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Economy, Regs, & Taxes

Trying to Reverse a Homeownership Slide

The rate of ownership is down, so easy lending may come back.

Feb. 27, 2015

Earlier this week the Census Bureau released more bad news for the current regime: The rate of homeownership has fallen to a 20-year low, continuing a slide that began at the apex of the housing market in 2004. Ten years ago, 69% of Americans owned homes, but that has fallen to 64.5% in 2014. As Joe Biden keeps telling us, Barack Obama’s economy is terrible: “The middle class is being killed.”

Unfortunately, the economic conditions that led to the dramatic increase in the decade from 1994 to 2004 can’t be duplicated today. What was once an era of steady, mainly full-time employment and ample economic growth has now stagnated to a point where those most likely to enter the housing market and become owners are saddled with part-time gigs and staggering student loan debt. Meanwhile, older generations have been struggling with issues of their own, as the equity they once possessed in their homes has long since been wiped out, leaving some unable to keep the dwellings they once owned.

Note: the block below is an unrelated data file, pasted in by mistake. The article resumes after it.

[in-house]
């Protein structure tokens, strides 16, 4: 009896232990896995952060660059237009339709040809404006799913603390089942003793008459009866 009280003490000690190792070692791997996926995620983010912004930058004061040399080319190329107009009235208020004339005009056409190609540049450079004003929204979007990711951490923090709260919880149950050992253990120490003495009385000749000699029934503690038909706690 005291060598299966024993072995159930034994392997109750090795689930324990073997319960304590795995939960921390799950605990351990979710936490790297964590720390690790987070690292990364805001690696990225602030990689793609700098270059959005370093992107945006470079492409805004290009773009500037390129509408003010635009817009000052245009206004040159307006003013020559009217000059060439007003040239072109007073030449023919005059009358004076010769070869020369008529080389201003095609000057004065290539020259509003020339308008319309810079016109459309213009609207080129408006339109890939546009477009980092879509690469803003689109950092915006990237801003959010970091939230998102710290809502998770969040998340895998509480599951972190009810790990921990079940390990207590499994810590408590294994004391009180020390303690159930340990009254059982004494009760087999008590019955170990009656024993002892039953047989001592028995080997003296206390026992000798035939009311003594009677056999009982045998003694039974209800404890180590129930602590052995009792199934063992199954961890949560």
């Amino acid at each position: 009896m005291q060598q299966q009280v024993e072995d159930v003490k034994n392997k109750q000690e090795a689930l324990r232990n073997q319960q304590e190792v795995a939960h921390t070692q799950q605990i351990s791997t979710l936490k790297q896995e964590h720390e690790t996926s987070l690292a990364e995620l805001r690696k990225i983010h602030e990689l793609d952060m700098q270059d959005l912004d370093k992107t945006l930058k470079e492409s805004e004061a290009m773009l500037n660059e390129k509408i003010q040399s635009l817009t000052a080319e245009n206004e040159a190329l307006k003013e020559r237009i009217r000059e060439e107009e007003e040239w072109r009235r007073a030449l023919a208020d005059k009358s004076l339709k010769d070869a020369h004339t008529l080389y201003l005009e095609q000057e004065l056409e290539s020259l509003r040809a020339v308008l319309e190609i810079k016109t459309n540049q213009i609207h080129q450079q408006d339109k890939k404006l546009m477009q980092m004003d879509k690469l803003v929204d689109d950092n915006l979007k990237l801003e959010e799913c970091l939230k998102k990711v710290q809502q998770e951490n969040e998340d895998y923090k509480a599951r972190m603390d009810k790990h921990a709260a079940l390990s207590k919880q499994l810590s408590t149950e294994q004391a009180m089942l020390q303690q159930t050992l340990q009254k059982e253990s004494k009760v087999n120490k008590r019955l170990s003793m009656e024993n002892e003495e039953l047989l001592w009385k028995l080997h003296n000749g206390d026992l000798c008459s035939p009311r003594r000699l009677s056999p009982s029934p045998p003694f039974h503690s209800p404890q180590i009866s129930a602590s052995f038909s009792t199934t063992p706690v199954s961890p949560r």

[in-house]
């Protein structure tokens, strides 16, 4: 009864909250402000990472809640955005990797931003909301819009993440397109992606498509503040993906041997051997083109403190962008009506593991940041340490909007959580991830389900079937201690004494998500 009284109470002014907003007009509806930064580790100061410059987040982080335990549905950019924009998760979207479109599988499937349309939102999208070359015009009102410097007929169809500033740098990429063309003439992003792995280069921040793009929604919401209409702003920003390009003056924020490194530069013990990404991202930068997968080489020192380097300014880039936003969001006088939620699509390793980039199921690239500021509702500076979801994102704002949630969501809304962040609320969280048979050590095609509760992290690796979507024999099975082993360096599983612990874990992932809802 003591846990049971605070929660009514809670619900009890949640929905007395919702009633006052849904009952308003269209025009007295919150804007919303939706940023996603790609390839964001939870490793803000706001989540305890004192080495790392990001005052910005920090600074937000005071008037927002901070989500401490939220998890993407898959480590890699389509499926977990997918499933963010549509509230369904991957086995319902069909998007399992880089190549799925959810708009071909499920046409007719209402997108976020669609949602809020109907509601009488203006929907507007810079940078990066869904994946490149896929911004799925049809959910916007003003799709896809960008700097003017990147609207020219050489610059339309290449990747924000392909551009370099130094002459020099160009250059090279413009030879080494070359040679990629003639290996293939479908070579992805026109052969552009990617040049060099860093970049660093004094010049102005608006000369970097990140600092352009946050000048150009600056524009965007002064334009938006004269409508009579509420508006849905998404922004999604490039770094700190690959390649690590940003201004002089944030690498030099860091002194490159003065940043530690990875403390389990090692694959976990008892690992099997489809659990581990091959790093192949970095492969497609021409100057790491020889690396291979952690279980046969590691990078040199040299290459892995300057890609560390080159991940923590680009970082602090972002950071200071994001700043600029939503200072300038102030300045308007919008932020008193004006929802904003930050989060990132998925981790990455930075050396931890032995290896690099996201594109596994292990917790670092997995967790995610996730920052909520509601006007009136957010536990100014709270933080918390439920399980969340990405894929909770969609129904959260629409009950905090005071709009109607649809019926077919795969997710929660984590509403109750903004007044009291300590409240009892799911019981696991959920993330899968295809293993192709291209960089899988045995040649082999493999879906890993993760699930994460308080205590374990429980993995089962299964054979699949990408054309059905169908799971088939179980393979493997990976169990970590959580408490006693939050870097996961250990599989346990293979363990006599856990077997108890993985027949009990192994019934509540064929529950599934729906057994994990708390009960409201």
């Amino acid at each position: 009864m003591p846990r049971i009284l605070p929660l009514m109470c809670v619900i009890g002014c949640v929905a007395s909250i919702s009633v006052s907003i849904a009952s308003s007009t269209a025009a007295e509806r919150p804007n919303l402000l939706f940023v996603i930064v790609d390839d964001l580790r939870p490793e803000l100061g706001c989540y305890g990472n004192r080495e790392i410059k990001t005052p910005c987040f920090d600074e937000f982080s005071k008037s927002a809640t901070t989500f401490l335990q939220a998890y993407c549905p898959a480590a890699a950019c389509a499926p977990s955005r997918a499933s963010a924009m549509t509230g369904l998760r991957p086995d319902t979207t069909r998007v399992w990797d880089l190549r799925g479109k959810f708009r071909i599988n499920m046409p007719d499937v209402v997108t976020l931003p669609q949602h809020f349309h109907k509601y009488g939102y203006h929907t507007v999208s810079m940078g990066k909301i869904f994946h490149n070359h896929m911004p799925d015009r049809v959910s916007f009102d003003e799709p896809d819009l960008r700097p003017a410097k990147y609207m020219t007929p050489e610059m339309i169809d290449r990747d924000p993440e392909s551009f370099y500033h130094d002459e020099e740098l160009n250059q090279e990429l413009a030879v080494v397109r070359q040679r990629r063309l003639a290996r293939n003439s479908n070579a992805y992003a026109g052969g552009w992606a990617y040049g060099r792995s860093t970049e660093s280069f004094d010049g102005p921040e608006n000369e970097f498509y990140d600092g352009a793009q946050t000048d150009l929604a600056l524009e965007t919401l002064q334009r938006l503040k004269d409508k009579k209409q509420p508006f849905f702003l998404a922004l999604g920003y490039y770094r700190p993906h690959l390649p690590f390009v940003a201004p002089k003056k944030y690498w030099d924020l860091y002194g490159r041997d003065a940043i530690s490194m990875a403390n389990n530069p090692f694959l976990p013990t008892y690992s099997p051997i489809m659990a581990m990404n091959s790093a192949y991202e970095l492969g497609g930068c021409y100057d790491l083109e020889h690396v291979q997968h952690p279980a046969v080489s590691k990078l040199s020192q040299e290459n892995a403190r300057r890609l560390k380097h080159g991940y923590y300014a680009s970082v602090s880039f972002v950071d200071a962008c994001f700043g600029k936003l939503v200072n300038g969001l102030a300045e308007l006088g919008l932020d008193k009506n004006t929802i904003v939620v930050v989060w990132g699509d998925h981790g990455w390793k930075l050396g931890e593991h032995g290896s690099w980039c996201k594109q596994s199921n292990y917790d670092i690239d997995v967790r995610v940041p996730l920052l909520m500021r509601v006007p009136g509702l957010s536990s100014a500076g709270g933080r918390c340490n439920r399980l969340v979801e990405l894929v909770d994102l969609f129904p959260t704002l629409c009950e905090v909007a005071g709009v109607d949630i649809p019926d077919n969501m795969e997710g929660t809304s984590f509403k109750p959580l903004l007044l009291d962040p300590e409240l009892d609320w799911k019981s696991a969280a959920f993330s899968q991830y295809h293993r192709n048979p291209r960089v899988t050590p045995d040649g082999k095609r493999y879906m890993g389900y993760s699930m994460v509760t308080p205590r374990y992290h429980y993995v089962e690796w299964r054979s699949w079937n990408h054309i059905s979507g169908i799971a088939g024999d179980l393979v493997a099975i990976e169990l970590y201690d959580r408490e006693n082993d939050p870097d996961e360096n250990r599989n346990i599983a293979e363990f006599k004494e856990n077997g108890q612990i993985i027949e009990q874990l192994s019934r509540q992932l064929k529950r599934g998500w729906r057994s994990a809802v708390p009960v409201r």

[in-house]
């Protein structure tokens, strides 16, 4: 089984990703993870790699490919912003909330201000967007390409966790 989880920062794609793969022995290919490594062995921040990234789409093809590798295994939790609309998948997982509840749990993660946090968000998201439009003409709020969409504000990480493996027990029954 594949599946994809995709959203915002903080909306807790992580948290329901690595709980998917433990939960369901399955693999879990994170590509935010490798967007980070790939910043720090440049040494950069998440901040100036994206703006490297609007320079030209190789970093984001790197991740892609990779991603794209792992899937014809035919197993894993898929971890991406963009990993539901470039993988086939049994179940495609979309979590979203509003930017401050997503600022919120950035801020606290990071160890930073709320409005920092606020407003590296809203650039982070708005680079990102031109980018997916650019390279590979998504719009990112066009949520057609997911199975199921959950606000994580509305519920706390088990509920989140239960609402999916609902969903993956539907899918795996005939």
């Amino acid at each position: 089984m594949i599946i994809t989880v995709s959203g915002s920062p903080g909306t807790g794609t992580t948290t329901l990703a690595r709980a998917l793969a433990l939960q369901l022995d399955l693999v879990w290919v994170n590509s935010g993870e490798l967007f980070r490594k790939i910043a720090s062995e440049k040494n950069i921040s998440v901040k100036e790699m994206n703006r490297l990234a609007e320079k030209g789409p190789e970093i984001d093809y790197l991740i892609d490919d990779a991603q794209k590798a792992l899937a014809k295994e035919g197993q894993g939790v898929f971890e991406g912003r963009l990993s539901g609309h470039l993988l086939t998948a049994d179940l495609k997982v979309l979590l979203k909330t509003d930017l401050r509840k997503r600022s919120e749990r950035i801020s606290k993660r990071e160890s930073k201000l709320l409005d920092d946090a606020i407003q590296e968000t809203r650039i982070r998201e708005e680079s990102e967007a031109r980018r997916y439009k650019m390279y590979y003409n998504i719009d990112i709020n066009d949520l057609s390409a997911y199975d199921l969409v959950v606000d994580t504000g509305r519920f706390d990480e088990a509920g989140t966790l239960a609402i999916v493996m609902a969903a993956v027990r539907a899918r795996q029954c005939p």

After the housing bubble a decade ago led to the economic devastation of 2008, it would make sense to tighten the housing market and have banks ensure that borrowers are more qualified. But recent steps by Barack Obama’s Federal Housing Administration indicate the desire to return to the reckless practices that wrecked our economy in the first place.

Granted, a simple change in lending fees may not be all that significant, but further guidance in the direction of easing credit is likely. Greater demand for housing will bring prices back up, which in turn will reduce the number of homeowners who are “under water” with their mortgages. But since the federal government guarantees much of the mortgage industry, those who are just starting out will again be lured by easy mortgage money. Fannie Mae and Freddie Mac now have a lot of recent experience flipping homes from borrowers who defaulted.

In short, the seemingly laudable goal of encouraging homeownership could lead us down a path we already saw isn’t desirable. As the wise old financial guru Yogi Berra used to say, “It’s déjà vu all over again.”

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